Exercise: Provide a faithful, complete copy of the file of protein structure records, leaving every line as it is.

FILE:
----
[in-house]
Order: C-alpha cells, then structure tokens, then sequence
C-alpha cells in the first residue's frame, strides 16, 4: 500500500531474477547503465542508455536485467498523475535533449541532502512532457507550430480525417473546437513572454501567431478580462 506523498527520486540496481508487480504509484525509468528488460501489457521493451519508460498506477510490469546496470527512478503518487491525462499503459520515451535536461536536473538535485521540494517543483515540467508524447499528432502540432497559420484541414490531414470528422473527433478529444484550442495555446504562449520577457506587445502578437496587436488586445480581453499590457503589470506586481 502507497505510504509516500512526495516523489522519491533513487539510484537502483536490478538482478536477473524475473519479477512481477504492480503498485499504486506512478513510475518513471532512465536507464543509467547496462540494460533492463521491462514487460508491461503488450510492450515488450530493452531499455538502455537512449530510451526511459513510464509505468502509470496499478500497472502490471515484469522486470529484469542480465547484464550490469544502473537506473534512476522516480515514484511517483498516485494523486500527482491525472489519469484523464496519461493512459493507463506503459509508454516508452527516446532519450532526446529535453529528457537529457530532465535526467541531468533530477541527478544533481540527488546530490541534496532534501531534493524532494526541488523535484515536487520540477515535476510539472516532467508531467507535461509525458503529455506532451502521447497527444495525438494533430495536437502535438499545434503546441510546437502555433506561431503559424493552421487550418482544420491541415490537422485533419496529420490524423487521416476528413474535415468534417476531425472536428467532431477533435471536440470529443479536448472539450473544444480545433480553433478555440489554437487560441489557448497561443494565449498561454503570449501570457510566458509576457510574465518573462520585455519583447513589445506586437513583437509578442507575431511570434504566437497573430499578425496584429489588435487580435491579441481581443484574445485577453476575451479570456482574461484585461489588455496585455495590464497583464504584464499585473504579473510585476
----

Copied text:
[in-house]
Order: C-alpha cells, then structure tokens, then sequence
C-alpha cells in the first residue's frame, strides 16, 4: 500500500531474477547503465542508455536485467498523475535533449541532502512532457507550430480525417473546437513572454501567431478580462 506523498527520486540496481508487480504509484525509468528488460501489457521493451519508460498506477510490469546496470527512478503518487491525462499503459520515451535536461536536473538535485521540494517543483515540467508524447499528432502540432497559420484541414490531414470528422473527433478529444484550442495555446504562449520577457506587445502578437496587436488586445480581453499590457503589470506586481 502507497505510504509516500512526495516523489522519491533513487539510484537502483536490478538482478536477473524475473519479477512481477504492480503498485499504486506512478513510475518513471532512465536507464543509467547496462540494460533492463521491462514487460508491461503488450510492450515488450530493452531499455538502455537512449530510451526511459513510464509505468502509470496499478500497472502490471515484469522486470529484469542480465547484464550490469544502473537506473534512476522516480515514484511517483498516485494523486500527482491525472489519469484523464496519461493512459493507463506503459509508454516508452527516446532519450532526446529535453529528457537529457530532465535526467541531468533530477541527478544533481540527488546530490541534496532534501531534493524532494526541488523535484515536487520540477515535476510539472516532467508531467507535461509525458503529455506532451502521447497527444495525438494533430495536437502535438499545434503546441510546437502555433506561431503559424493552421487550418482544420491541415490537422485533419496529420490524423487521416476528413474535415468534417476531425472536428467532431477533435471536440470529443479536448472539450473544444480545433480553433478555440489554437487560441489557448497561443494565449498561454503570449501570457510566458509576457510574465518573462520585455519583447513589445506586437513583437509578442507575431511570434504566437497573430499578425496584429489588435487580435491579441481581443484574445485577453476575451479570456482574461484585461489588455496585455495590464497583464504584464499585473504579473510585476